• Beer cans work better with outdoor lifestyles (hiking, boating, etc.)

  • Cans keep beer fresher

  • Canned beer weighs less/is easier to carry

  • It saves money on packaging and shipping

  • Cans block light which is destructive to all the things that make beer so tasty

  • Cans are sturdier (won’t break in your cooler during your road trips)

  • Cans chill faster and keep beer colder

  • Cans are easier to recycle

  • Their favorite retail beer store closes (n=1)

So canning is great idea, right? In 2002 just one craft brewery canned their beer, now there are roughly 330 different craft breweries canning a little over 1,000 different brews. But, when I asked many of my fellow Vermonters whether they’d drink their craft beer from a can, I was told “no, that ruins the taste.”  

Ah, the taste…which is the reason aficionados buy craft beer in the first place. Luckily, the brewers of Sam Adams have been relentlessly pursuing beer can innovation, breaking down the key barrier that is that metallic taste. Just this summer, they debuted the SamCan:

“the result of two years of ergonomic and sensory research and testing…the new can design aims to provide a drinking experience that is a little closer to the taste and comfort of drinking beer from a glass. What you’ll notice: The larger, wider lid helps open your mouth allowing for more air flow during the drinking experience. The can opening is located slightly farther away from the edge of the lid, placing it closer to the drinker’s nose to help accentuate the hop aromas. The hourglass ridge creates turbulence (like our patented Perfect Pint glass) which “pushes flavor out of the beer” and the extended lip places the beer at the front of your palate to maximize enjoyment of the sweetness from the malt.”

The amazing thing is, that despite their research investment, Jim Koch, the co-founder and chairman of the Boston Beer Company, the producers of Samuel Adams, announced that they plan to "make the patent-pending design available, without any royalty or license fee, to all craft brewers who would like to use this can."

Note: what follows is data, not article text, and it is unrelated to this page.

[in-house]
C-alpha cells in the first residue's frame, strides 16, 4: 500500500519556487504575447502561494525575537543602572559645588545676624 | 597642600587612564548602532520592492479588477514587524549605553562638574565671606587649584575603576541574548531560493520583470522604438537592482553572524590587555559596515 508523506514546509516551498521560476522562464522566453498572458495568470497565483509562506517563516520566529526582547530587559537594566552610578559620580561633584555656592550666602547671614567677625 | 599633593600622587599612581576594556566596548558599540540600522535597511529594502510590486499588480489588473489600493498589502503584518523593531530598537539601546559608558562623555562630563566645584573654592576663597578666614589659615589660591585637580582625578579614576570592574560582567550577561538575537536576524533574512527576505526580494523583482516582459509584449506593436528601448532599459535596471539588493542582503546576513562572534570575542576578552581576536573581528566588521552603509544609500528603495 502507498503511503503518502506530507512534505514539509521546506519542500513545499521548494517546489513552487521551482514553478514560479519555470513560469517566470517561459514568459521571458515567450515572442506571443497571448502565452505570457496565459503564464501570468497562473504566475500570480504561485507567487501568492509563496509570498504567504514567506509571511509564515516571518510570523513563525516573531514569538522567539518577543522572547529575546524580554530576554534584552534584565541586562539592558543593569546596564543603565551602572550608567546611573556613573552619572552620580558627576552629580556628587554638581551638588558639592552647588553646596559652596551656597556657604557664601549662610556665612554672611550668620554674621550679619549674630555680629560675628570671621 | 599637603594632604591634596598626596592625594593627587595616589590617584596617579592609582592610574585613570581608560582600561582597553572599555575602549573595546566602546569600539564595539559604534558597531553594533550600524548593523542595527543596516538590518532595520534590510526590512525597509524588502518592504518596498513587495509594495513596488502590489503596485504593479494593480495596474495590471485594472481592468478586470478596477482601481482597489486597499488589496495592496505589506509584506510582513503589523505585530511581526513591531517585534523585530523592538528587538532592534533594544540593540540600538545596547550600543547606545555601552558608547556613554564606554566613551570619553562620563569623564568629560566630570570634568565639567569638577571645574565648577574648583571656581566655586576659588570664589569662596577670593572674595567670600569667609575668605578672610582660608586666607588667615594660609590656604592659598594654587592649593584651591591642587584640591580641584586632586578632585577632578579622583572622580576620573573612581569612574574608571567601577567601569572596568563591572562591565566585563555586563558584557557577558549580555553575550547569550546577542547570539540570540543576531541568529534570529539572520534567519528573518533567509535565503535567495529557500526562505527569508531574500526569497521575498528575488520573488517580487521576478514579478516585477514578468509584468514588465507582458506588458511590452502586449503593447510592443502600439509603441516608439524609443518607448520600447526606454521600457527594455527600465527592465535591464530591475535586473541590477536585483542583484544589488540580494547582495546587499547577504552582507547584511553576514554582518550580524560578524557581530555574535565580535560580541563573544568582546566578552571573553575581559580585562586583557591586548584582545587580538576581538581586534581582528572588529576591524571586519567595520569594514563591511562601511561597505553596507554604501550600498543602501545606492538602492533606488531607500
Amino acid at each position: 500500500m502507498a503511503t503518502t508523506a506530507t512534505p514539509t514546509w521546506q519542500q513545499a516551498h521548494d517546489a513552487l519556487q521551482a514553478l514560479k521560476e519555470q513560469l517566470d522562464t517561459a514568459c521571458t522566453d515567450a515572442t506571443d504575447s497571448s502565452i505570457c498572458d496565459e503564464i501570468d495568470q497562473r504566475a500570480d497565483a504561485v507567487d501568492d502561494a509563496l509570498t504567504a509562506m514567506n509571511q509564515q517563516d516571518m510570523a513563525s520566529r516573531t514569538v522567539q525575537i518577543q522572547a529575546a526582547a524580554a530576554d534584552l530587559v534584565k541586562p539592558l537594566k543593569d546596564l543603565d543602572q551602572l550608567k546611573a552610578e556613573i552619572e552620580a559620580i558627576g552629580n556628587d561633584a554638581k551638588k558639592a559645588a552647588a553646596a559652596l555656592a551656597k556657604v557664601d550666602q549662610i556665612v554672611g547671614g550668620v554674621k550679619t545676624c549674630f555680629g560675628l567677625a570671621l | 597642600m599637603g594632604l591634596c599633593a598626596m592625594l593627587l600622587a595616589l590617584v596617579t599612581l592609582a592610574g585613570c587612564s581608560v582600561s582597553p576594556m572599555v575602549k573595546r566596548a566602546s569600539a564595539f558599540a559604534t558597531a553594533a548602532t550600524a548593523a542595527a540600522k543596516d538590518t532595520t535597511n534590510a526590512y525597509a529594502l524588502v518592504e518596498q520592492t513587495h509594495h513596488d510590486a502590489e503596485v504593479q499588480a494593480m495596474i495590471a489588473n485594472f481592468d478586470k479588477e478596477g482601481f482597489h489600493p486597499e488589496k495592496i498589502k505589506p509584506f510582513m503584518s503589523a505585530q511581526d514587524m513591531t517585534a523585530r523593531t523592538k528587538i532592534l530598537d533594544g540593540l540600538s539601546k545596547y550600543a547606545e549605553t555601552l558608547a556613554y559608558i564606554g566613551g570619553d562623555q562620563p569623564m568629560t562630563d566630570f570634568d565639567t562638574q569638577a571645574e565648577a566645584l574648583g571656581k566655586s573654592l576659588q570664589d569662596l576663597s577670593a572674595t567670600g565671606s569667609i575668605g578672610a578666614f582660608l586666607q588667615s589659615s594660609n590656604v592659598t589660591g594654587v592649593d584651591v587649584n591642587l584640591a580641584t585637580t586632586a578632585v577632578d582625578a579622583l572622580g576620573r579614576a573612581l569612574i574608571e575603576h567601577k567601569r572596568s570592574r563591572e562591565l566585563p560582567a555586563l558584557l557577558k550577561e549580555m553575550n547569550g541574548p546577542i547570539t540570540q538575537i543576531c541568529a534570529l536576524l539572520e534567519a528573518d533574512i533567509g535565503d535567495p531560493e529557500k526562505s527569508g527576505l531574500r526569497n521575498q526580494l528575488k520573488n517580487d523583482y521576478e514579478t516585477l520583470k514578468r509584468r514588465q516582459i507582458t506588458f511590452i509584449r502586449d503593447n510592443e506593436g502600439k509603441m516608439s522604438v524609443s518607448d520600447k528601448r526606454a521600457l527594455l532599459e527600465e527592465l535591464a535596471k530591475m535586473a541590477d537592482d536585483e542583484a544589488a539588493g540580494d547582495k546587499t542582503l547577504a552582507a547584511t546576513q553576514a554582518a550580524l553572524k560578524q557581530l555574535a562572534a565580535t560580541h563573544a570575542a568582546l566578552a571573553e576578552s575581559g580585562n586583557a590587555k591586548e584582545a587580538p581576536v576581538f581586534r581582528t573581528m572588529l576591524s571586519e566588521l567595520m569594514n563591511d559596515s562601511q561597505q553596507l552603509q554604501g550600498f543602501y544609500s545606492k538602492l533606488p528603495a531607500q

That’s great news for this Vermonter, who will continue to buy my craft brews in a can because let’s face it, it’s much easier to hike with backpack filled with canned beer than it is to carry a bottle.

Sam is a Data Manager at CMB, she loves hiking the green mountains of Vermont with or without a tasty brew.

CMB MovemberCMB is observing #Movember with some awesome mustachery. Check out the hairy competition here.

Topics: product development, retail research

Innovation at Marvel Comics

Posted by Jennifer von Briesen

Thu, Oct 24, 2013

Originally posted on the South Street Strategy Group Blog

marvel avengers logoKristin Vincent, VP, Product at Marvel Entertainment, has been helping the 70-year old company re-define itself in the digital age. Not knowing much about comics when she joined the company in 2011, she quickly gained credibility and influence with her fresh perspective, insights and actions related to the company’s “Re-Evolution” digital strategy, which officially launched in March 2012.At a recent conference, she shared the principles Marvel has used to evolve its comics business so that fans continue to love their experience with comics, while traditional print and new digital formats and channels co-exist and thrive at the same time:

  1. Proclaim your intentions – Declare what you want to do and communicate this publicly. This not only creates anticipation and excitement, but it builds internal commitment and accountability.

  2. Develop new products with connections to existing products – This approach helps to minimize cannibalization, reassures existing customers and channel partners, and adds excitement to established products. Marvel gave everyone who bought a print comic a free digital version, and created an augmented reality application to be used with the print version to get additional behind-the-scenes information.

  3. Challenge the most basic assumptions you have about your products – For Marvel, this meant re-thinking what a comic is, beyond traditional attributes such as paper booklets, panels, and pages, to seeing it as serialized graphic storytelling with excellent graphics, opening up new “Infinite” comic possibilities that rethink what a comic page means